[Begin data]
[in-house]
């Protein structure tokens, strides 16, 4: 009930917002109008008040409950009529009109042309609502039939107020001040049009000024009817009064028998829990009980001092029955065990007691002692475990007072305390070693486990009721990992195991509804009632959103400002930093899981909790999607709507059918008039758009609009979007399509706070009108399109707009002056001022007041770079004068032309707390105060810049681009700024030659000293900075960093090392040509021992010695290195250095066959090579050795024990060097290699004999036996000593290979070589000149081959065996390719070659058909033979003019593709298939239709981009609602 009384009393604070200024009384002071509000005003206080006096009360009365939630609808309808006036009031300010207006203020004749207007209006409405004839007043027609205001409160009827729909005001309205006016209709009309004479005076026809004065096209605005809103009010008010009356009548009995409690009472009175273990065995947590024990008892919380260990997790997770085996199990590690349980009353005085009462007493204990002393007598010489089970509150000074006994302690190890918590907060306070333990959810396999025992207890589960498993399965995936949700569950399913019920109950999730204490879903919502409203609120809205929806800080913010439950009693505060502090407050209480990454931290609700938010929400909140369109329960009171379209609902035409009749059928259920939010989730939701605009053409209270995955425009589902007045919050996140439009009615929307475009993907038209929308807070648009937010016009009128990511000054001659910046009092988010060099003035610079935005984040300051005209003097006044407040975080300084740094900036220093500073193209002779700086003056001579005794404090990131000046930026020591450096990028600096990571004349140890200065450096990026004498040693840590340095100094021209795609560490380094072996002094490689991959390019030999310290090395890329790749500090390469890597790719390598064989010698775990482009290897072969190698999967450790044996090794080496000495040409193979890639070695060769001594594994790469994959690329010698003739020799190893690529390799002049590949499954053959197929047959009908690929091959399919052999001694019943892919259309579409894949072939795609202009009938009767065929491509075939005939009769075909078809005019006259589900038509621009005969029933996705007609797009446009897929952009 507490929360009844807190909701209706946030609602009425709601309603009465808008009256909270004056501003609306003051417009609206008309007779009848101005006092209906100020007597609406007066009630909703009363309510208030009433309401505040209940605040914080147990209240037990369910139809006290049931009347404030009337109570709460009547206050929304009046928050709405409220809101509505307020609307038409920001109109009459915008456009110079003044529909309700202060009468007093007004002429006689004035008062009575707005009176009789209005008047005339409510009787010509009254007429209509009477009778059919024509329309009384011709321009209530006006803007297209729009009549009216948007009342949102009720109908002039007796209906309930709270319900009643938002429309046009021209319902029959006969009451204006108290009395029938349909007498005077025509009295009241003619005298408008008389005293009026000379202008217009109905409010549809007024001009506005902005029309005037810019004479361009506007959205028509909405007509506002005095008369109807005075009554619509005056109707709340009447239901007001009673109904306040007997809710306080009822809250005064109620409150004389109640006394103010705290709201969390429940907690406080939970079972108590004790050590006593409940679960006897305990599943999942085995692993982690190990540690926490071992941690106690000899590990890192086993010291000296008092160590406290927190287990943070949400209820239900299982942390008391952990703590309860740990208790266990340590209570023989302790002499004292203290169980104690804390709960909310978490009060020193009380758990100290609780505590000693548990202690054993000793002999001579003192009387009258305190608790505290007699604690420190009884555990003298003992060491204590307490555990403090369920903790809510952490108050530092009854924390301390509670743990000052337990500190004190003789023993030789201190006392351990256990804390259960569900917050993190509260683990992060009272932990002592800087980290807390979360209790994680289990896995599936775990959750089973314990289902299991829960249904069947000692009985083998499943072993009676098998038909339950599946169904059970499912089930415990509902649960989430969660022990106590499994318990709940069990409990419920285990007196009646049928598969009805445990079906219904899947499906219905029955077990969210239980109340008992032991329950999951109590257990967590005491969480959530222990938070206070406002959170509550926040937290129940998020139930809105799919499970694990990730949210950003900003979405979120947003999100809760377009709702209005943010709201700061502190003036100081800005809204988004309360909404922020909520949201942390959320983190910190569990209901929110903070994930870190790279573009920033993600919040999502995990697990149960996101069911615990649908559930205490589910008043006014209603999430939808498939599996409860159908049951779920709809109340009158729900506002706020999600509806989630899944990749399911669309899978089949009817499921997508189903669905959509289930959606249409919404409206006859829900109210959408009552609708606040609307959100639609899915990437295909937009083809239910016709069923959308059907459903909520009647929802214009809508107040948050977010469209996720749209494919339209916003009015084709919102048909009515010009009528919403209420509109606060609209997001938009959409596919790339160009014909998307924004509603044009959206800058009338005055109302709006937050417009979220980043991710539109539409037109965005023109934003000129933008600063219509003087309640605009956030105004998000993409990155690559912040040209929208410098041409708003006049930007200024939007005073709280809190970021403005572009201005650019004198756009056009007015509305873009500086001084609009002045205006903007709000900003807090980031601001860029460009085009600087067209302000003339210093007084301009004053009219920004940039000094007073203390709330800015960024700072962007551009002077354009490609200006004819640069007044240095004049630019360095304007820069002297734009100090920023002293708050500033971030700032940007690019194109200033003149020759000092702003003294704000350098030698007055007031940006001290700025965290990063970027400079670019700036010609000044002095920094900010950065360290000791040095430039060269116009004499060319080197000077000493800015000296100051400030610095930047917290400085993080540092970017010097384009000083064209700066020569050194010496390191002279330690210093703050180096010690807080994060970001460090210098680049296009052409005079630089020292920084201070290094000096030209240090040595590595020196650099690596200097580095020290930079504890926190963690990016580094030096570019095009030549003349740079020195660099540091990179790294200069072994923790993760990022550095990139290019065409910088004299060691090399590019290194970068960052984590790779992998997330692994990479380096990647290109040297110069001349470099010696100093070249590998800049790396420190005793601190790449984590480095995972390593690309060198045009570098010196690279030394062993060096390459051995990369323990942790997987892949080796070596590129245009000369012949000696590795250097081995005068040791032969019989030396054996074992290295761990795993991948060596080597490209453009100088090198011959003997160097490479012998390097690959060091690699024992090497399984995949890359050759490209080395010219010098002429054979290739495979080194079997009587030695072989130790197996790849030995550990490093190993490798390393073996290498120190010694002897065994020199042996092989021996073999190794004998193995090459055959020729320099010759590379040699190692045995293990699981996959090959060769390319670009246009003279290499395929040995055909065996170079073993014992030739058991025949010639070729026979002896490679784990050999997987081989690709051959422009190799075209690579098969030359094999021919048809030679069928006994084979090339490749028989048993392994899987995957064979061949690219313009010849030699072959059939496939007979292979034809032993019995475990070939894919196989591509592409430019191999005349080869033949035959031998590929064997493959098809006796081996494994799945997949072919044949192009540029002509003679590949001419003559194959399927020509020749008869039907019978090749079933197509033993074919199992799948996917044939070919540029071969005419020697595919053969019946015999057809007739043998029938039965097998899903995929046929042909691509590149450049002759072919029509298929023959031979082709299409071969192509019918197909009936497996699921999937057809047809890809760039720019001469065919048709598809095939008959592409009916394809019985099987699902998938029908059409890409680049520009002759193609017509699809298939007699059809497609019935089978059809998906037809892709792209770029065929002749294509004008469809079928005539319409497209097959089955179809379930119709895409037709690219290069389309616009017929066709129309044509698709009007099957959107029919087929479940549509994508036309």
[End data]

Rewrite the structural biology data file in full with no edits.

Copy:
[in-house]
């Protein structure tokens, strides 16, 4: 009930917002109008008040409950009529009109042309609502039939107020001040049009000024009817009064028998829990009980001092029955065990007691002692475990007072305390070693486990009721990992195991509804009632959103400002930093899981909790999607709507059918008039758009609009979007399509706070009108399109707009002056001022007041770079004068032309707390105060810049681009700024030659000293900075960093090392040509021992010695290195250095066959090579050795024990060097290699004999036996000593290979070589000149081959065996390719070659058909033979003019593709298939239709981009609602 009384009393604070200024009384002071509000005003206080006096009360009365939630609808309808006036009031300010207006203020004749207007209006409405004839007043027609205001409160009827729909005001309205006016209709009309004479005076026809004065096209605005809103009010008010009356009548009995409690009472009175273990065995947590024990008892919380260990997790997770085996199990590690349980009353005085009462007493204990002393007598010489089970509150000074006994302690190890918590907060306070333990959810396999025992207890589960498993399965995936949700569950399913019920109950999730204490879903919502409203609120809205929806800080913010439950009693505060502090407050209480990454931290609700938010929400909140369109329960009171379209609902035409009749059928259920939010989730939701605009053409209270995955425009589902007045919050996140439009009615929307475009993907038209929308807070648009937010016009009128990511000054001659910046009092988010060099003035610079935005984040300051005209003097006044407040975080300084740094900036220093500073193209002779700086003056001579005794404090990131000046930026020591450096990028600096990571004349140890200065450096990026004498040693840590340095100094021209795609560490380094072996002094490689991959390019030999310290090395890329790749500090390469890597790719390598064989010698775990482009290897072969190698999967450790044996090794080496000495040409193979890639070695060769001594594994790469994959690329010698003739020799190893690529390799002049590949499954053959197929047959009908690929091959399919052999001694019943892919259309579409894949072939795609202009009938009767065929491509075939005939009769075909078809005019006259589900038509621009005969029933996705007609797009446009897929952009 507490929360009844807190909701209706946030609602009425709601309603009465808008009256909270004056501003609306003051417009609206008309007779009848101005006092209906100020007597609406007066009630909703009363309510208030009433309401505040209940605040914080147990209240037990369910139809006290049931009347404030009337109570709460009547206050929304009046928050709405409220809101509505307020609307038409920001109109009459915008456009110079003044529909309700202060009468007093007004002429006689004035008062009575707005009176009789209005008047005339409510009787010509009254007429209509009477009778059919024509329309009384011709321009209530006006803007297209729009009549009216948007009342949102009720109908002039007796209906309930709270319900009643938002429309046009021209319902029959006969009451204006108290009395029938349909007498005077025509009295009241003619005298408008008389005293009026000379202008217009109905409010549809007024001009506005902005029309005037810019004479361009506007959205028509909405007509506002005095008369109807005075009554619509005056109707709340009447239901007001009673109904306040007997809710306080009822809250005064109620409150004389109640006394103010705290709201969390429940907690406080939970079972108590004790050590006593409940679960006897305990599943999942085995692993982690190990540690926490071992941690106690000899590990890192086993010291000296008092160590406290927190287990943070949400209820239900299982942390008391952990703590309860740990208790266990340590209570023989302790002499004292203290169980104690804390709960909310978490009060020193009380758990100290609780505590000693548990202690054993000793002999001579003192009387009258305190608790505290007699604690420190009884555990003298003992060491204590307490555990403090369920903790809510952490108050530092009854924390301390509670743990000052337990500190004190003789023993030789201190006392351990256990804390259960569900917050993190509260683990992060009272932990002592800087980290807390979360209790994680289990896995599936775990959750089973314990289902299991829960249904069947000692009985083998499943072993009676098998038909339950599946169904059970499912089930415990509902649960989430969660022990106590499994318990709940069990409990419920285990007196009646049928598969009805445990079906219904899947499906219905029955077990969210239980109340008992032991329950999951109590257990967590005491969480959530222990938070206070406002959170509550926040937290129940998020139930809105799919499970694990990730949210950003900003979405979120947003999100809760377009709702209005943010709201700061502190003036100081800005809204988004309360909404922020909520949201942390959320983190910190569990209901929110903070994930870190790279573009920033993600919040999502995990697990149960996101069911615990649908559930205490589910008043006014209603999430939808498939599996409860159908049951779920709809109340009158729900506002706020999600509806989630899944990749399911669309899978089949009817499921997508189903669905959509289930959606249409919404409206006859829900109210959408009552609708606040609307959100639609899915990437295909937009083809239910016709069923959308059907459903909520009647929802214009809508107040948050977010469209996720749209494919339209916003009015084709919102048909009515010009009528919403209420509109606060609209997001938009959409596919790339160009014909998307924004509603044009959206800058009338005055109302709006937050417009979220980043991710539109539409037109965005023109934003000129933008600063219509003087309640605009956030105004998000993409990155690559912040040209929208410098041409708003006049930007200024939007005073709280809190970021403005572009201005650019004198756009056009007015509305873009500086001084609009002045205006903007709000900003807090980031601001860029460009085009600087067209302000003339210093007084301009004053009219920004940039000094007073203390709330800015960024700072962007551009002077354009490609200006004819640069007044240095004049630019360095304007820069002297734009100090920023002293708050500033971030700032940007690019194109200033003149020759000092702003003294704000350098030698007055007031940006001290700025965290990063970027400079670019700036010609000044002095920094900010950065360290000791040095430039060269116009004499060319080197000077000493800015000296100051400030610095930047917290400085993080540092970017010097384009000083064209700066020569050194010496390191002279330690210093703050180096010690807080994060970001460090210098680049296009052409005079630089020292920084201070290094000096030209240090040595590595020196650099690596200097580095020290930079504890926190963690990016580094030096570019095009030549003349740079020195660099540091990179790294200069072994923790993760990022550095990139290019065409910088004299060691090399590019290194970068960052984590790779992998997330692994990479380096990647290109040297110069001349470099010696100093070249590998800049790396420190005793601190790449984590480095995972390593690309060198045009570098010196690279030394062993060096390459051995990369323990942790997987892949080796070596590129245009000369012949000696590795250097081995005068040791032969019989030396054996074992290295761990795993991948060596080597490209453009100088090198011959003997160097490479012998390097690959060091690699024992090497399984995949890359050759490209080395010219010098002429054979290739495979080194079997009587030695072989130790197996790849030995550990490093190993490798390393073996290498120190010694002897065994020199042996092989021996073999190794004998193995090459055959020729320099010759590379040699190692045995293990699981996959090959060769390319670009246009003279290499395929040995055909065996170079073993014992030739058991025949010639070729026979002896490679784990050999997987081989690709051959422009190799075209690579098969030359094999021919048809030679069928006994084979090339490749028989048993392994899987995957064979061949690219313009010849030699072959059939496939007979292979034809032993019995475990070939894919196989591509592409430019191999005349080869033949035959031998590929064997493959098809006796081996494994799945997949072919044949192009540029002509003679590949001419003559194959399927020509020749008869039907019978090749079933197509033993074919199992799948996917044939070919540029071969005419020697595919053969019946015999057809007739043998029938039965097998899903995929046929042909691509590149450049002759072919029509298929023959031979082709299409071969192509019918197909009936497996699921999937057809047809890809760039720019001469065919048709598809095939008959592409009916394809019985099987699902998938029908059409890409680049520009002759193609017509699809298939007699059809497609019935089978059809998906037809892709792209770029065929002749294509004008469809079928005539319409497209097959089955179809379930119709895409037709690219290069389309616009017929066709129309044509698709009007099957959107029919087929479940549509994508036309």